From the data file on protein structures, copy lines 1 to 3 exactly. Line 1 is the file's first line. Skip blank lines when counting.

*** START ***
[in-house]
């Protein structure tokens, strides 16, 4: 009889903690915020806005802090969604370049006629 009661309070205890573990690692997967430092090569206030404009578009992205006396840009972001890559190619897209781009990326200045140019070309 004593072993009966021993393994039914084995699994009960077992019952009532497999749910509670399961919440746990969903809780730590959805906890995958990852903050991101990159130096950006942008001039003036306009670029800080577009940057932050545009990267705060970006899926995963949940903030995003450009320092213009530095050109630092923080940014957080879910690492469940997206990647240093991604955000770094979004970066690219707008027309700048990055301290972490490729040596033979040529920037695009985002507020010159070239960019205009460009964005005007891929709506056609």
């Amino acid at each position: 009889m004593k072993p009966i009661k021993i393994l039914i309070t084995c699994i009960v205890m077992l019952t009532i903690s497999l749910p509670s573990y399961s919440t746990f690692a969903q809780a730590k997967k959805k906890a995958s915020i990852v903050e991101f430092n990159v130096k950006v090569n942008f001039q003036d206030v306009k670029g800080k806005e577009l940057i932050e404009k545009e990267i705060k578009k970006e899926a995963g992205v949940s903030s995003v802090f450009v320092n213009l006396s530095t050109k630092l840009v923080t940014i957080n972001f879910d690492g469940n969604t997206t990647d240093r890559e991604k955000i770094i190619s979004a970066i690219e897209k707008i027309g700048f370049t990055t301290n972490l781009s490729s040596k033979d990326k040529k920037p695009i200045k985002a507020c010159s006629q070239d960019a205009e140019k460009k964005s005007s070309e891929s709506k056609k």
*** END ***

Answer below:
[in-house]
């Protein structure tokens, strides 16, 4: 009889903690915020806005802090969604370049006629 009661309070205890573990690692997967430092090569206030404009578009992205006396840009972001890559190619897209781009990326200045140019070309 004593072993009966021993393994039914084995699994009960077992019952009532497999749910509670399961919440746990969903809780730590959805906890995958990852903050991101990159130096950006942008001039003036306009670029800080577009940057932050545009990267705060970006899926995963949940903030995003450009320092213009530095050109630092923080940014957080879910690492469940997206990647240093991604955000770094979004970066690219707008027309700048990055301290972490490729040596033979040529920037695009985002507020010159070239960019205009460009964005005007891929709506056609």
């Amino acid at each position: 009889m004593k072993p009966i009661k021993i393994l039914i309070t084995c699994i009960v205890m077992l019952t009532i903690s497999l749910p509670s573990y399961s919440t746990f690692a969903q809780a730590k997967k959805k906890a995958s915020i990852v903050e991101f430092n990159v130096k950006v090569n942008f001039q003036d206030v306009k670029g800080k806005e577009l940057i932050e404009k545009e990267i705060k578009k970006e899926a995963g992205v949940s903030s995003v802090f450009v320092n213009l006396s530095t050109k630092l840009v923080t940014i957080n972001f879910d690492g469940n969604t997206t990647d240093r890559e991604k955000i770094i190619s979004a970066i690219e897209k707008i027309g700048f370049t990055t301290n972490l781009s490729s040596k033979d990326k040529k920037p695009i200045k985002a507020c010159s006629q070239d960019a205009e140019k460009k964005s005007s070309e891929s709506k056609k």